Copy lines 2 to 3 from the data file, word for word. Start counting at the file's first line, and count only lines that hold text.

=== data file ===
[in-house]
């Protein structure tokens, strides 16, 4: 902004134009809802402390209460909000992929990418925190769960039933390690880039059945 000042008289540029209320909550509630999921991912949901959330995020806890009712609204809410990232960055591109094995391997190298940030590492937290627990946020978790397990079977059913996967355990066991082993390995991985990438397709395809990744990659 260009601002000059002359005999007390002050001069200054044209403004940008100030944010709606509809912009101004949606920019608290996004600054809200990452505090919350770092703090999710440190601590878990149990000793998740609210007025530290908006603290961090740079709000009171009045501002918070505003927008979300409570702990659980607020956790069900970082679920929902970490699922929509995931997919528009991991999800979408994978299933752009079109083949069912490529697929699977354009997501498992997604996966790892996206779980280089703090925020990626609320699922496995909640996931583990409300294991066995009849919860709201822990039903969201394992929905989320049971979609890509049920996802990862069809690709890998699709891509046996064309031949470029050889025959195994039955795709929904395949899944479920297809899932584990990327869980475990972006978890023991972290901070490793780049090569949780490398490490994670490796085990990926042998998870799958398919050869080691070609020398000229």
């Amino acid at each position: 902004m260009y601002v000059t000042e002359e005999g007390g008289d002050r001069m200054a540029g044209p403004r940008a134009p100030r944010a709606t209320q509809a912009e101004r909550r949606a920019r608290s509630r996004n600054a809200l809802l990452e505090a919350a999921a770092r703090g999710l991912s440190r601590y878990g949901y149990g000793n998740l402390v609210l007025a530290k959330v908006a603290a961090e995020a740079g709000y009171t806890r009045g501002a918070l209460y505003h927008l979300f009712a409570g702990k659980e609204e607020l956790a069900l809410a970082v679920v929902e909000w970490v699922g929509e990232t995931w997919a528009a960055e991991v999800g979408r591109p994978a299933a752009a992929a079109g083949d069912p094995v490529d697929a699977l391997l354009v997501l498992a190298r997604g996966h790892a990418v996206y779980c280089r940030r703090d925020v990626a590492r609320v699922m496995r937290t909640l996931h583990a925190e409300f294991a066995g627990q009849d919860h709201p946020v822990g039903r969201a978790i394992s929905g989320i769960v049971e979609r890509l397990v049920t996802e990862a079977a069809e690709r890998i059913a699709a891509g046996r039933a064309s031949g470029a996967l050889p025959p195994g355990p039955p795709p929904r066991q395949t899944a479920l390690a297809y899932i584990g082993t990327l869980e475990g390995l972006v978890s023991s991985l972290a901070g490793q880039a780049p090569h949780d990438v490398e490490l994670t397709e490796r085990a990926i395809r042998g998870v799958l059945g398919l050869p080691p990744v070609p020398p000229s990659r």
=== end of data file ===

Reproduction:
């Protein structure tokens, strides 16, 4: 902004134009809802402390209460909000992929990418925190769960039933390690880039059945 000042008289540029209320909550509630999921991912949901959330995020806890009712609204809410990232960055591109094995391997190298940030590492937290627990946020978790397990079977059913996967355990066991082993390995991985990438397709395809990744990659 260009601002000059002359005999007390002050001069200054044209403004940008100030944010709606509809912009101004949606920019608290996004600054809200990452505090919350770092703090999710440190601590878990149990000793998740609210007025530290908006603290961090740079709000009171009045501002918070505003927008979300409570702990659980607020956790069900970082679920929902970490699922929509995931997919528009991991999800979408994978299933752009079109083949069912490529697929699977354009997501498992997604996966790892996206779980280089703090925020990626609320699922496995909640996931583990409300294991066995009849919860709201822990039903969201394992929905989320049971979609890509049920996802990862069809690709890998699709891509046996064309031949470029050889025959195994039955795709929904395949899944479920297809899932584990990327869980475990972006978890023991972290901070490793780049090569949780490398490490994670490796085990990926042998998870799958398919050869080691070609020398000229």
């Amino acid at each position: 902004m260009y601002v000059t000042e002359e005999g007390g008289d002050r001069m200054a540029g044209p403004r940008a134009p100030r944010a709606t209320q509809a912009e101004r909550r949606a920019r608290s509630r996004n600054a809200l809802l990452e505090a919350a999921a770092r703090g999710l991912s440190r601590y878990g949901y149990g000793n998740l402390v609210l007025a530290k959330v908006a603290a961090e995020a740079g709000y009171t806890r009045g501002a918070l209460y505003h927008l979300f009712a409570g702990k659980e609204e607020l956790a069900l809410a970082v679920v929902e909000w970490v699922g929509e990232t995931w997919a528009a960055e991991v999800g979408r591109p994978a299933a752009a992929a079109g083949d069912p094995v490529d697929a699977l391997l354009v997501l498992a190298r997604g996966h790892a990418v996206y779980c280089r940030r703090d925020v990626a590492r609320v699922m496995r937290t909640l996931h583990a925190e409300f294991a066995g627990q009849d919860h709201p946020v822990g039903r969201a978790i394992s929905g989320i769960v049971e979609r890509l397990v049920t996802e990862a079977a069809e690709r890998i059913a699709a891509g046996r039933a064309s031949g470029a996967l050889p025959p195994g355990p039955p795709p929904r066991q395949t899944a479920l390690a297809y899932i584990g082993t990327l869980e475990g390995l972006v978890s023991s991985l972290a901070g490793q880039a780049p090569h949780d990438v490398e490490l994670t397709e490796r085990a990926i395809r042998g998870v799958l059945g398919l050869p080691p990744v070609p020398p000229s990659r």